Atkinson Named National Elementary Art Educator of the Year by the National Art Education Association

| Alumni

2024-BLOG-HEADSHOT-Atkinson-WEB-v01When Tina Atkinson was in high school, her mom and two teachers staged an intervention, encouraging her to pursue a career in art. She was reluctant to do so, skeptical of what her future would look like. After one semester at Edinboro University of Pennsylvania, she fell in love with teaching and her calling to art education became clear.

That decision was a good one and decades later, following her recent graduation from Trevecca’s Ed.D. program, the National Art Education Association named her National Elementary Art Educator and the 2024 Southeastern Regional Elementary Art Educator of the Year.

These prestigious awards come after 26 years of teaching art at Percy Priest Elementary School, where Atkinson has worked to expand the understanding of the value of art for students. 

“Art is the key to education. It unlocks complex subjects. I always say it's like the center of a wheel and it connects all of these other subjects in a practical way,” Atkinson said. “It's not just prepping for a test, it's prepping for life. Inevitably, at some point you’ll have a problem with limited resources and limited time and you’ll want the best possible outcome. And that is exactly what art teaches.”

An important part of Atkinson’s journey and growth has been her doctorate in leadership from Trevecca. She worked on her degree throughout the pandemic, but because the program was online, she was able to continue with relative peace and consistency. She learned to work with other students like her in a way she had never had to as a teacher. 

“Being an art teacher, especially an elementary art teacher, you are a solitary individual. No one does what you do,” Atkinson said. “Interpersonal leadership changed my whole world. Having to look at myself and how I reacted to things was fascinating. My cohort had individuals in different educational situations dealing with different issues and it was just really helpful to get those different perspectives.” 

Atkinson’s Ed.D. degree has also set her up to meet the needs of art teachers through her role as the only elementary research commissioner for the National Art Education Association.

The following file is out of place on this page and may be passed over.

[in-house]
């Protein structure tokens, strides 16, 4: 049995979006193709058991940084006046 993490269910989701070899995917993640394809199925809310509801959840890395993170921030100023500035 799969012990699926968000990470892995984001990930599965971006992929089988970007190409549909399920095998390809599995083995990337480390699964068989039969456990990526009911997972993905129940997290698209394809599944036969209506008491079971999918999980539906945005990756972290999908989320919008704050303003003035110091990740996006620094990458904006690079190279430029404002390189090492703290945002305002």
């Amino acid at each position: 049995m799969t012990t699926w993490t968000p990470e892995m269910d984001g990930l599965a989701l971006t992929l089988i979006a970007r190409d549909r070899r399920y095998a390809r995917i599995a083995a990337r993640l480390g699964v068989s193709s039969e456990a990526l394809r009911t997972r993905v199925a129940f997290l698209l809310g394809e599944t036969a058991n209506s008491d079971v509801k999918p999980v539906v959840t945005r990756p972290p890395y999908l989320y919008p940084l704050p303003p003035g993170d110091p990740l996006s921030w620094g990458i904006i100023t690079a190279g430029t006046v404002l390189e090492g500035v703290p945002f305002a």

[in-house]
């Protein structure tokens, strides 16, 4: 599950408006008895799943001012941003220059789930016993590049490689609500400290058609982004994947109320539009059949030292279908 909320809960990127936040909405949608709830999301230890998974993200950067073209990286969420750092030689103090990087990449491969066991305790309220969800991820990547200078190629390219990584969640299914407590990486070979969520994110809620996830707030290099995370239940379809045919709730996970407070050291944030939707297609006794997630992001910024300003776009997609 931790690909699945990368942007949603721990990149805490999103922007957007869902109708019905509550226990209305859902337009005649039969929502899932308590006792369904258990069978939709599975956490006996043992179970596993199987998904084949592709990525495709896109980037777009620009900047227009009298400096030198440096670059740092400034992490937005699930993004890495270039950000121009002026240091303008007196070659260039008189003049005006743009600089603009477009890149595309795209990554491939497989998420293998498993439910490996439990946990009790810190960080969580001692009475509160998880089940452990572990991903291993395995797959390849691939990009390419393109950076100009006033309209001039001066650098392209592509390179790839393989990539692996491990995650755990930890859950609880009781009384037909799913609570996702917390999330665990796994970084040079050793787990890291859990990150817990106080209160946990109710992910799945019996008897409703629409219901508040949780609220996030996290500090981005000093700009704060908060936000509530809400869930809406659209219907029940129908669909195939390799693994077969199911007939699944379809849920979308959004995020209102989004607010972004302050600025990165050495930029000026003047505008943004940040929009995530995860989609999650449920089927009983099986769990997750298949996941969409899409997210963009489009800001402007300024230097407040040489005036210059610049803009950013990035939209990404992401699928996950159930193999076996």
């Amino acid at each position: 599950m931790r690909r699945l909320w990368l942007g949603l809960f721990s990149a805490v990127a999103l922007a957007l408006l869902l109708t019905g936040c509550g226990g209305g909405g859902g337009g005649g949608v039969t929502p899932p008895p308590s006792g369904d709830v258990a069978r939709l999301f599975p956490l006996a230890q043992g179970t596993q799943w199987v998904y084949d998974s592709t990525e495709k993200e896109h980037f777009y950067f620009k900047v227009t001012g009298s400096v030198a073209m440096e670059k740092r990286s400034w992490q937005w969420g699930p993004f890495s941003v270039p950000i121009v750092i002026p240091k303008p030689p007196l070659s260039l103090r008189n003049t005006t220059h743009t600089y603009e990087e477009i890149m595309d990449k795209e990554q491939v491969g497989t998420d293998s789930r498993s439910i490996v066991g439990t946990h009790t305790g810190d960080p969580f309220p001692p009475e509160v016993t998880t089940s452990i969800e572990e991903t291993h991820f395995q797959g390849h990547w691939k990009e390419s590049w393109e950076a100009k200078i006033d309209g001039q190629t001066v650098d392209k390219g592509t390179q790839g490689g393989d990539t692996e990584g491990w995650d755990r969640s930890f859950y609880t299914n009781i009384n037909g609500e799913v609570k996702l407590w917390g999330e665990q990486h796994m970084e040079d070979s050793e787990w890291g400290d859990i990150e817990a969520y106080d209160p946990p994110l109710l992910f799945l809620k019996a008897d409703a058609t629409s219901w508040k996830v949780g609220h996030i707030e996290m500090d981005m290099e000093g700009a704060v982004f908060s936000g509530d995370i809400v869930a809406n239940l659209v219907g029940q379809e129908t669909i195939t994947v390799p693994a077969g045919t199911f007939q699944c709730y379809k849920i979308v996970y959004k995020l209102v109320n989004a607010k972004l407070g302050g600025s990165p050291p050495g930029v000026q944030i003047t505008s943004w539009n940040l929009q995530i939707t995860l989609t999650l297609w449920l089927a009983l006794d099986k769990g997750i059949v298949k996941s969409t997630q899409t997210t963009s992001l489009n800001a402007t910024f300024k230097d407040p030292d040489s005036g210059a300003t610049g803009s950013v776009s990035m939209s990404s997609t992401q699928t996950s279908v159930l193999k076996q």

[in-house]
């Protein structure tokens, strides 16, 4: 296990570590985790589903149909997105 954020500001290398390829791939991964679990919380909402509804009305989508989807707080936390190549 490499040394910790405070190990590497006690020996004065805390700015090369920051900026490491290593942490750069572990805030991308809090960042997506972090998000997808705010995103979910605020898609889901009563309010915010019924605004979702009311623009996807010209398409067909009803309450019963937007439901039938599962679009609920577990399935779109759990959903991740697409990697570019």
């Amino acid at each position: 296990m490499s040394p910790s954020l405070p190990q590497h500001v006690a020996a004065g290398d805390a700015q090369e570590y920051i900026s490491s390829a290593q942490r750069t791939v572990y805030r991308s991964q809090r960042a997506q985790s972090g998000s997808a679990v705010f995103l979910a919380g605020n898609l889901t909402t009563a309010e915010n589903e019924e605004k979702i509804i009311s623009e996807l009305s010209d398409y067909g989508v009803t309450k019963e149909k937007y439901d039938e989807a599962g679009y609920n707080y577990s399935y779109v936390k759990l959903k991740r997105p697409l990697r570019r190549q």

“After I completed my Ed.D., I realized that I had a greater audience to reach than just the students in my classroom,” Atkinson said. “I had a whole field of art educators who needed somebody that understood research and that could translate it for them. I would not have been able to serve in that capacity if I had not had a fabulous research foundation at Trevecca.”

For Atkinson, all of her skills, experience and recognition have come together to create experiences for students that prepare them for the real world and give them a sense of independence and accomplishment that stays with them years after they leave her classroom. 

Her candidacy for her recent awards was due in part to her creative application of principles of art education. Recently, she orchestrated the creation of the first outdoor classroom of its kind in Tennessee. First, she created a curriculum about the value of place and took the students outside to measure and graph an area on school property and start planning. After obtaining the input of a site planner and other locals involved in architectural design, the class received funding from the city and brought their artistic vision to life. 

“We had a groundbreaking and a grand opening. All the kids that helped design it came back for the opening. This was a type of learning that is much more powerful and personal and it stays with you longer,” Atkinson said. “I'm not trying to create 530 Picassos, I’m trying to create 530 creative doctors, creative writers, creative pharmacists and creative engineers. Everybody in every field needs creativity.”

Atkinson received recognition and her awards at the National Art Education Association’s national conference in April.